Friday, March 22, 2024


Coyote Flow Music (2023)

Pianist/keyboardist Timothy Wenzel already had a great knack for composing memorable melodic music going back to his earliest releases. However, I once pointed out in a review back then that using keyboard samples of other instruments, e.g., violin, lessened the overall quality of the compositions. He obviously listened as he started using guest stars on their assorted instruments. The impact has been an substantial improvement, and on his newest release, Immerse, Wenzel has taken yet another step forward as the melodies on this album showcase a depth and maturity and an emotional focus that clearly elevates him to the upper echelon of similar artists.

There is an inherent and palpable melancholy and loneliness to Wenzel’s compositions on Immerse and, in fact, he alluded to this when he sent me notes for the one-sheet I wrote for him: “I often write in winter, when I can walk the countryside alone, especially at night and then return to the warm studio. So being alone is one theme: solitude, time to think and all those things a card-carrying introvert needs for happiness and productivity.” It’s Wenzel’s ability to tap into this deep well-spring of emotion that flows through all twelve of Immerse’s tracks.

Much of the album is mid to slow paced which suits the songs’ melodies perfectly. Something of interest to me is how Wenzel’s music can be quite dramatic without resorting to the loudness of a piece, powerful bombast, or other issues that are used by some other artists to emphasize the “oomph” of a particular song. This quality which he exhibits increases the “play-through” of Immerse, meaning that for most people, they would not need to skip a track in order to not “break the overall mood.” While melodies are most prominent on the album, subtle percussion does come into play on five tracks, and when it is there it fits in perfectly.  Some of this is likely/certainly due to Corin Nelsen’s superb work at the board (he is credited with producing, mixing, and mastering the recording).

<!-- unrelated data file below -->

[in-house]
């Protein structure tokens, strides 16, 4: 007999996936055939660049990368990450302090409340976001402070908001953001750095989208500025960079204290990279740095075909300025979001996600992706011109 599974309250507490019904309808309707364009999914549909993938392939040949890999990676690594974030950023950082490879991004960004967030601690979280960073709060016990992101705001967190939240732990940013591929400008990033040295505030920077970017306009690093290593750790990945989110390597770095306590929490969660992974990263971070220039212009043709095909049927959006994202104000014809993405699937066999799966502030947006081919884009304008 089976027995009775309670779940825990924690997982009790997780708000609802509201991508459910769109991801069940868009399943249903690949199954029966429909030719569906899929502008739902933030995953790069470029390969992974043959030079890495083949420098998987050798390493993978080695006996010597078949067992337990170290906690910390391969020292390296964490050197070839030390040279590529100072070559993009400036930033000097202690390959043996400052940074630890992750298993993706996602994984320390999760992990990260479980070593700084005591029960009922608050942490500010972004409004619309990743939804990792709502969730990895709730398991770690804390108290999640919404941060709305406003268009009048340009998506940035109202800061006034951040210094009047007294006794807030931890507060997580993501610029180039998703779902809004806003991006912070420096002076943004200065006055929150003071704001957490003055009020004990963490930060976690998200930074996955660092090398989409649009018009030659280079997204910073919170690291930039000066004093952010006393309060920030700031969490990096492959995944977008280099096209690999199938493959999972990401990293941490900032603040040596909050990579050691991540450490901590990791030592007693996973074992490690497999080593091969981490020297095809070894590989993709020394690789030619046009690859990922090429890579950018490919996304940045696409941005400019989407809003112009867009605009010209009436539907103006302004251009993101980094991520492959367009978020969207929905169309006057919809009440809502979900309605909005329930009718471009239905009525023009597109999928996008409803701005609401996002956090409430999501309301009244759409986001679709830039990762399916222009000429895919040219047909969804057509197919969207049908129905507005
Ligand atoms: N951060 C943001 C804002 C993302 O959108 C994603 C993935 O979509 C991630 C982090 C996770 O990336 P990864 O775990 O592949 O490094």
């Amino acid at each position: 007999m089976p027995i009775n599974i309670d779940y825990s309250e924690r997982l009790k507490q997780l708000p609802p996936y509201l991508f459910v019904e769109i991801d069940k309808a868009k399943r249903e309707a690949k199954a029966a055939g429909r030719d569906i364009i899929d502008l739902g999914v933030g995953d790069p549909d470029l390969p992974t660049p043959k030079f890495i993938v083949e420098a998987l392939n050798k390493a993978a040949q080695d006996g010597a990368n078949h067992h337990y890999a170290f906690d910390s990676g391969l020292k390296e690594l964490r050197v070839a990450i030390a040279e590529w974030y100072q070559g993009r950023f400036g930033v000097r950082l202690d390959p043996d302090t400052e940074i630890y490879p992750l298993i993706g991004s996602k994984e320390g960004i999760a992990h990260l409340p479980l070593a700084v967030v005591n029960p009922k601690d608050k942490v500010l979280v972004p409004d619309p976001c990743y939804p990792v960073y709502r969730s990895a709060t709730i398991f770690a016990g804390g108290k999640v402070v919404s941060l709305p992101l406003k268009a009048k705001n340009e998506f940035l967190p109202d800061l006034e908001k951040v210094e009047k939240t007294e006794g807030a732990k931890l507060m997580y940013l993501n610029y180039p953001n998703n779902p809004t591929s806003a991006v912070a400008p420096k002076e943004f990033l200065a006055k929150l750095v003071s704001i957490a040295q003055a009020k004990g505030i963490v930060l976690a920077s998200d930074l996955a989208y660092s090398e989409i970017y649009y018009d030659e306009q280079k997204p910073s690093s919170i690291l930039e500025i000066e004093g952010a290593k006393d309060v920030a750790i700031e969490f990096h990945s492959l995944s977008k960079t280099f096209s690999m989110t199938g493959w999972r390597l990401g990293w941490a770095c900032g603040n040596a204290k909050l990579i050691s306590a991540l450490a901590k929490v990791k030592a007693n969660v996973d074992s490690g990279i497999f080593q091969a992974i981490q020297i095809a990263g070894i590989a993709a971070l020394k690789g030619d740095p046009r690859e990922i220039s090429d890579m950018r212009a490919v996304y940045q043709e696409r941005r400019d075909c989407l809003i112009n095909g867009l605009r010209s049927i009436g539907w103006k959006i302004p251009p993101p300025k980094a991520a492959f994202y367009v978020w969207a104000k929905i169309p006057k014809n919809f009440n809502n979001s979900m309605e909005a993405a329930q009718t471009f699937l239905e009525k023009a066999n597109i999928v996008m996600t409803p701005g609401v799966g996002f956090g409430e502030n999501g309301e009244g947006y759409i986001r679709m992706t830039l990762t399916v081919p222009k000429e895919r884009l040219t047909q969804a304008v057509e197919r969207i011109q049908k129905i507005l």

The album opener, “The Gale,” features all but one of the guest artists (see details below) contributing and it’s one of the few “faster” songs, driven especially by the violin of Josie Quick and cello of Graham Cullen. Mid-song, Wenzel incorporates a warm but eerie keyboard sound before transitioning to piano. The moodiness of the song is a major component its favor. Choral samples mid-song on the title track are spot on in execution. One of my favorite songs here is “Taliesen” (the name for each of Frank Lloyd Wright’s Wisconsin and Arizona homes/studios) due to a wonderful piano refrain (heard most prominently at the outset). The album concludes with “Thank You for Your Smile," which is the warmest song on Immerse and offers a sincerely charming evocation to close out things.

I’ve followed Timothy Wenzel from his first release to now and am impressed how, with each successive release, he delves deeper into his muse as well consistently elevating both his performing and composing talent. I have no doubt he will continue to favor us with his music, which is something to be glad about.

All music composed by Timothy Wenzel
Album produced, mixed and mastered by Corin Nelsen (SynchroSonic Productions)
Album recorded by the artists except where noted below* (recorded at SynchorSonic)
Album artwork, design, and photography by Timothy Wenzel

Timothy Wenzel: Piano, keyboards, synthesizers
Josie Quick: Violin*
Tom Carleno: Acoustic guitar
David Cullen: Electric guitar*
Graham Cullen: Cello*
Jill Haley: English horn
Jeff Haynes: Percussion




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